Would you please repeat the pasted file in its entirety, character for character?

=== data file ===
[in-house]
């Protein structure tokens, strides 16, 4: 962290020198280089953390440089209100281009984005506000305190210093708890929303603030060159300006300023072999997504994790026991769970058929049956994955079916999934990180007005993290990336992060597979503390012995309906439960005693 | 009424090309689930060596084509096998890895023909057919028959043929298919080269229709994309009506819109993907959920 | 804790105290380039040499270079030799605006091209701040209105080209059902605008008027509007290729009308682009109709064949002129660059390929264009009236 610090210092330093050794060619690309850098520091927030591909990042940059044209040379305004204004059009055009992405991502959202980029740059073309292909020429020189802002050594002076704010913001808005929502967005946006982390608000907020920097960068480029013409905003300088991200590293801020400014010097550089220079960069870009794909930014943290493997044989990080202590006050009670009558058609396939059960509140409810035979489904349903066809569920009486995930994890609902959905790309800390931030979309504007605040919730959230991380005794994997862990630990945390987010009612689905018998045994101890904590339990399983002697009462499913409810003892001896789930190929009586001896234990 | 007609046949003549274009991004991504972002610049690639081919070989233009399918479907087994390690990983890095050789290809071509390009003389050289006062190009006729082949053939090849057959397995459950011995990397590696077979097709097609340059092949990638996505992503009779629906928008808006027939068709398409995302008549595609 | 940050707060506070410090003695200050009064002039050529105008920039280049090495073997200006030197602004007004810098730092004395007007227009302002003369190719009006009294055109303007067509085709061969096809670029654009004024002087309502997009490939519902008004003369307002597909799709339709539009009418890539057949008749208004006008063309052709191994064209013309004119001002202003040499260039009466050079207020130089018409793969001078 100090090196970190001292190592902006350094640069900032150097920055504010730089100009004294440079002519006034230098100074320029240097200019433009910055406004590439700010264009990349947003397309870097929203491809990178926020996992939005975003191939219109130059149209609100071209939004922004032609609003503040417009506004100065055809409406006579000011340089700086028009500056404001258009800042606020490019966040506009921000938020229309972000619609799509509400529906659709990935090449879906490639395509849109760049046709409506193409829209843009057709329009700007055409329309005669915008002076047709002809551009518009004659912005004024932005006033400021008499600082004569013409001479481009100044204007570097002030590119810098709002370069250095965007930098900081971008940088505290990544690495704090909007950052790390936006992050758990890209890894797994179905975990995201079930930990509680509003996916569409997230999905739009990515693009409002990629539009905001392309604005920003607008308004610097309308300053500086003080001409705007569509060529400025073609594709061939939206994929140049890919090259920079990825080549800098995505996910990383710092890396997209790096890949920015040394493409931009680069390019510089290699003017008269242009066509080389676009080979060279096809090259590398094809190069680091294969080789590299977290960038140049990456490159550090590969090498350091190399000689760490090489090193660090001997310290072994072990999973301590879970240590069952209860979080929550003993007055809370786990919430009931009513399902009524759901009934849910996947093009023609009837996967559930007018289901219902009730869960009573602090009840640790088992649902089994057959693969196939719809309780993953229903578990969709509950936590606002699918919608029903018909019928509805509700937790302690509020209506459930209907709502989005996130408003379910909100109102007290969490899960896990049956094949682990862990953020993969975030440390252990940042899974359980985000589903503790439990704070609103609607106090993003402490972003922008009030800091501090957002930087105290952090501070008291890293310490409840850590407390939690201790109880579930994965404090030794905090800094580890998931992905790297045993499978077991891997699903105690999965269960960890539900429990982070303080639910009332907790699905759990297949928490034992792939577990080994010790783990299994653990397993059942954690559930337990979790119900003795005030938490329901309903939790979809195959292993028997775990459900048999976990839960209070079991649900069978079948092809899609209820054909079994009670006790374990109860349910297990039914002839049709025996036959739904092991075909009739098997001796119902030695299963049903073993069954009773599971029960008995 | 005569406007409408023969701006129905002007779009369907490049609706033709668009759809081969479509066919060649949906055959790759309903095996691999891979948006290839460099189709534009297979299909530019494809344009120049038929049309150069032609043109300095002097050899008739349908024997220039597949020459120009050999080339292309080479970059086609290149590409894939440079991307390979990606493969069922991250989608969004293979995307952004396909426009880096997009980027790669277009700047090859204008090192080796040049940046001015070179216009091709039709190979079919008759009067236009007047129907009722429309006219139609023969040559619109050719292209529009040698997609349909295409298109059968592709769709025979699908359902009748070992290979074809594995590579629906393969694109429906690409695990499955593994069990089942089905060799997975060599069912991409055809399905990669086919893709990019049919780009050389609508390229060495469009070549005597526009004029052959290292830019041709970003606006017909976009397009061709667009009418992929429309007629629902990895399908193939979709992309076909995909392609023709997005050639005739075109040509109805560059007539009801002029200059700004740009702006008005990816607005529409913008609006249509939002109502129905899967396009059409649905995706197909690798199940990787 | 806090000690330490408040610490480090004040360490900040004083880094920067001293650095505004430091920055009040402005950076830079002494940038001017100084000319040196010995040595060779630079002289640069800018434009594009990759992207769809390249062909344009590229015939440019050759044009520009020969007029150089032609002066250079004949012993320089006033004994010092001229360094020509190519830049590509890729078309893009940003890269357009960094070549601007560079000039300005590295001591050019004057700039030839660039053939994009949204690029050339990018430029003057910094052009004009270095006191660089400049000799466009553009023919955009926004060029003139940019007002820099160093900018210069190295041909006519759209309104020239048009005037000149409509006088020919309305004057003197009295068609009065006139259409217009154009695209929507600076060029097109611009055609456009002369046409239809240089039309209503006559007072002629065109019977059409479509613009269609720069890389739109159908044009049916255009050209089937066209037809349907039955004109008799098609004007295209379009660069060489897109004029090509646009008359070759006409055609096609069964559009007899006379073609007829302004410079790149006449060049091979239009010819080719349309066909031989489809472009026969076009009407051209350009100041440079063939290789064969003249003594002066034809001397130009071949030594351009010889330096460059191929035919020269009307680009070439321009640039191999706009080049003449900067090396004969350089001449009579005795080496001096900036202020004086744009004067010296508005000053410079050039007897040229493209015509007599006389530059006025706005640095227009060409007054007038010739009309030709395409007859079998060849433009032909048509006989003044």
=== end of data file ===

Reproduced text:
[in-house]
């Protein structure tokens, strides 16, 4: 962290020198280089953390440089209100281009984005506000305190210093708890929303603030060159300006300023072999997504994790026991769970058929049956994955079916999934990180007005993290990336992060597979503390012995309906439960005693 | 009424090309689930060596084509096998890895023909057919028959043929298919080269229709994309009506819109993907959920 | 804790105290380039040499270079030799605006091209701040209105080209059902605008008027509007290729009308682009109709064949002129660059390929264009009236 610090210092330093050794060619690309850098520091927030591909990042940059044209040379305004204004059009055009992405991502959202980029740059073309292909020429020189802002050594002076704010913001808005929502967005946006982390608000907020920097960068480029013409905003300088991200590293801020400014010097550089220079960069870009794909930014943290493997044989990080202590006050009670009558058609396939059960509140409810035979489904349903066809569920009486995930994890609902959905790309800390931030979309504007605040919730959230991380005794994997862990630990945390987010009612689905018998045994101890904590339990399983002697009462499913409810003892001896789930190929009586001896234990 | 007609046949003549274009991004991504972002610049690639081919070989233009399918479907087994390690990983890095050789290809071509390009003389050289006062190009006729082949053939090849057959397995459950011995990397590696077979097709097609340059092949990638996505992503009779629906928008808006027939068709398409995302008549595609 | 940050707060506070410090003695200050009064002039050529105008920039280049090495073997200006030197602004007004810098730092004395007007227009302002003369190719009006009294055109303007067509085709061969096809670029654009004024002087309502997009490939519902008004003369307002597909799709339709539009009418890539057949008749208004006008063309052709191994064209013309004119001002202003040499260039009466050079207020130089018409793969001078 100090090196970190001292190592902006350094640069900032150097920055504010730089100009004294440079002519006034230098100074320029240097200019433009910055406004590439700010264009990349947003397309870097929203491809990178926020996992939005975003191939219109130059149209609100071209939004922004032609609003503040417009506004100065055809409406006579000011340089700086028009500056404001258009800042606020490019966040506009921000938020229309972000619609799509509400529906659709990935090449879906490639395509849109760049046709409506193409829209843009057709329009700007055409329309005669915008002076047709002809551009518009004659912005004024932005006033400021008499600082004569013409001479481009100044204007570097002030590119810098709002370069250095965007930098900081971008940088505290990544690495704090909007950052790390936006992050758990890209890894797994179905975990995201079930930990509680509003996916569409997230999905739009990515693009409002990629539009905001392309604005920003607008308004610097309308300053500086003080001409705007569509060529400025073609594709061939939206994929140049890919090259920079990825080549800098995505996910990383710092890396997209790096890949920015040394493409931009680069390019510089290699003017008269242009066509080389676009080979060279096809090259590398094809190069680091294969080789590299977290960038140049990456490159550090590969090498350091190399000689760490090489090193660090001997310290072994072990999973301590879970240590069952209860979080929550003993007055809370786990919430009931009513399902009524759901009934849910996947093009023609009837996967559930007018289901219902009730869960009573602090009840640790088992649902089994057959693969196939719809309780993953229903578990969709509950936590606002699918919608029903018909019928509805509700937790302690509020209506459930209907709502989005996130408003379910909100109102007290969490899960896990049956094949682990862990953020993969975030440390252990940042899974359980985000589903503790439990704070609103609607106090993003402490972003922008009030800091501090957002930087105290952090501070008291890293310490409840850590407390939690201790109880579930994965404090030794905090800094580890998931992905790297045993499978077991891997699903105690999965269960960890539900429990982070303080639910009332907790699905759990297949928490034992792939577990080994010790783990299994653990397993059942954690559930337990979790119900003795005030938490329901309903939790979809195959292993028997775990459900048999976990839960209070079991649900069978079948092809899609209820054909079994009670006790374990109860349910297990039914002839049709025996036959739904092991075909009739098997001796119902030695299963049903073993069954009773599971029960008995 | 005569406007409408023969701006129905002007779009369907490049609706033709668009759809081969479509066919060649949906055959790759309903095996691999891979948006290839460099189709534009297979299909530019494809344009120049038929049309150069032609043109300095002097050899008739349908024997220039597949020459120009050999080339292309080479970059086609290149590409894939440079991307390979990606493969069922991250989608969004293979995307952004396909426009880096997009980027790669277009700047090859204008090192080796040049940046001015070179216009091709039709190979079919008759009067236009007047129907009722429309006219139609023969040559619109050719292209529009040698997609349909295409298109059968592709769709025979699908359902009748070992290979074809594995590579629906393969694109429906690409695990499955593994069990089942089905060799997975060599069912991409055809399905990669086919893709990019049919780009050389609508390229060495469009070549005597526009004029052959290292830019041709970003606006017909976009397009061709667009009418992929429309007629629902990895399908193939979709992309076909995909392609023709997005050639005739075109040509109805560059007539009801002029200059700004740009702006008005990816607005529409913008609006249509939002109502129905899967396009059409649905995706197909690798199940990787 | 806090000690330490408040610490480090004040360490900040004083880094920067001293650095505004430091920055009040402005950076830079002494940038001017100084000319040196010995040595060779630079002289640069800018434009594009990759992207769809390249062909344009590229015939440019050759044009520009020969007029150089032609002066250079004949012993320089006033004994010092001229360094020509190519830049590509890729078309893009940003890269357009960094070549601007560079000039300005590295001591050019004057700039030839660039053939994009949204690029050339990018430029003057910094052009004009270095006191660089400049000799466009553009023919955009926004060029003139940019007002820099160093900018210069190295041909006519759209309104020239048009005037000149409509006088020919309305004057003197009295068609009065006139259409217009154009695209929507600076060029097109611009055609456009002369046409239809240089039309209503006559007072002629065109019977059409479509613009269609720069890389739109159908044009049916255009050209089937066209037809349907039955004109008799098609004007295209379009660069060489897109004029090509646009008359070759006409055609096609069964559009007899006379073609007829302004410079790149006449060049091979239009010819080719349309066909031989489809472009026969076009009407051209350009100041440079063939290789064969003249003594002066034809001397130009071949030594351009010889330096460059191929035919020269009307680009070439321009640039191999706009080049003449900067090396004969350089001449009579005795080496001096900036202020004086744009004067010296508005000053410079050039007897040229493209015509007599006389530059006025706005640095227009060409007054007038010739009309030709395409007859079998060849433009032909048509006989003044």